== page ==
Our new translation courses has been designed to provide students with the opportunity to gain an insight into the needs of a professional translator in a globalised world where businesses, institutions and governmental organisations require more translation work. Our two courses, “Audiovisual and Literary Translation” and “Business and Legal Translation”, cover fields of translation that are particularly in demand, opening up increased career opportunities and providing students with the competencies and skills to maximise their employability.

We work closely with the Institute of Linguists and are the only programme in London which offers specialised business or law modules alongside their translation modules. During the course students will gain valuable insights from professionals and academics in relevant areas and will have access to specialist facilities and equipment (labs and relevant software, such as SDL Trados and WinCAPS).

Students will have the opportunity to participate in an Erasmus exchange after they have completed taught modules at Middlesex, and research and write up their dissertation in the translation departments of prestigious partner universities in Alicante, Geneva, Heidelberg, Innsbruck, Leipzig, Paris, Vienna or Warsaw.

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This is the only degree which offers students the opportunity to specialise as a translation expert in audiovisual translation and in the translation of popular culture. Read more
This is the only degree which offers students the opportunity to specialise as a translation expert in audiovisual translation and in the translation of popular culture.

Who is it for?

This course is for you if you:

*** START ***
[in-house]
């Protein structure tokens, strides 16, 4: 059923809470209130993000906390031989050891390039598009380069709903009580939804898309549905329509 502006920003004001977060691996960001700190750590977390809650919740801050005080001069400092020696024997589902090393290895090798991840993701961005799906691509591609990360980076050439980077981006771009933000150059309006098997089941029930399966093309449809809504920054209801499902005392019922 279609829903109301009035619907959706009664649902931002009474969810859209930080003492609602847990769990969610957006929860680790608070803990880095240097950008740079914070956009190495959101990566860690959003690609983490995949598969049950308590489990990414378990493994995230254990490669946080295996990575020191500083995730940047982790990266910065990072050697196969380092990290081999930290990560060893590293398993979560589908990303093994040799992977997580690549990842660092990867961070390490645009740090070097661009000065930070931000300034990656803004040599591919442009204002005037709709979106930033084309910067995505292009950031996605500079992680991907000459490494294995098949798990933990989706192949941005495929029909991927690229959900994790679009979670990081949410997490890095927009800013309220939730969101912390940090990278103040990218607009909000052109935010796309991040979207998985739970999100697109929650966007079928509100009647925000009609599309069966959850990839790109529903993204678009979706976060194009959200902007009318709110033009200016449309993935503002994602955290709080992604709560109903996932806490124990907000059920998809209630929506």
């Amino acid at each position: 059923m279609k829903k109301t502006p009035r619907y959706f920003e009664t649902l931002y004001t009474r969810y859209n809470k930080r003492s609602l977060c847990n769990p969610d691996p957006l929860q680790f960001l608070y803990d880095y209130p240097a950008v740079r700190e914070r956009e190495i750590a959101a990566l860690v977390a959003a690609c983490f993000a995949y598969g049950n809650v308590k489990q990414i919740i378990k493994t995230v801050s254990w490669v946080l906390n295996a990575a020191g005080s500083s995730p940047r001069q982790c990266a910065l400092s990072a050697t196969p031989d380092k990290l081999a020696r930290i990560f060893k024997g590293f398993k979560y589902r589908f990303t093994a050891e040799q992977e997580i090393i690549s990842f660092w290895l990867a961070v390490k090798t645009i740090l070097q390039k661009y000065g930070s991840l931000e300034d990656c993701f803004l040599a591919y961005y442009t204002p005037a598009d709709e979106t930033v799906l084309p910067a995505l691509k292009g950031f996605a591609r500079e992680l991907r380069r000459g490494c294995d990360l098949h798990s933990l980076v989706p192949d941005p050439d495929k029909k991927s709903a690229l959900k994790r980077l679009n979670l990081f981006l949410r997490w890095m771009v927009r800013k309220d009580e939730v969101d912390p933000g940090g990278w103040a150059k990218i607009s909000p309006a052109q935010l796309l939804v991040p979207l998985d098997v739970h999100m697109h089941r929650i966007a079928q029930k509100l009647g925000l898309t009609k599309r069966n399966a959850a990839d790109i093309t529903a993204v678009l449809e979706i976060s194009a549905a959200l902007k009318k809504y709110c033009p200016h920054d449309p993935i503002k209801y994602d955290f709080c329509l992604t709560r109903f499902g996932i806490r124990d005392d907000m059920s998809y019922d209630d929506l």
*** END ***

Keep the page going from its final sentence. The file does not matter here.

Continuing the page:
-Are interested in popular culture, films, TV, literature, comics or graphic novels
-Love languages, other cultures and their differences
-Are interested in translation and want to learn about systematic decision-making
-Know about translation and want to specialise
-Have an amateur or fan background in translation and want to become a professional
-Have studied foreign languages, linguistics, literature, media, film, theatre, drama or cultural studies.
-Are looking for a thorough grounding in the theory and practice of translation.
-Want to gain an insight into professional practice in audiovisual translation or in literary translation.

The course aims to make students fit for the market as properly trained and highly qualified translation experts.

Objectives

This course:
-Provides you with training in audiovisual translation techniques.
-Uses industry-standard software for subtitling, dubbing and voice over.
-Specialises in the translation of children’s literature; crime fiction; science fiction and fantasy; comics, graphic novels, manga and video games.
-Introduces you to the different conventions and styles associated with popular culture in its varied forms and genres.
-Focuses on the specifics of genre translation and how these shape translation decisions.
-Provides a theoretical framework for the practical application of translation, working with a wide range of source texts from different popular genres and media.

The course:
-Aims to give you a secure foundation in theoretical strategies underpinning and supporting the practice of translation.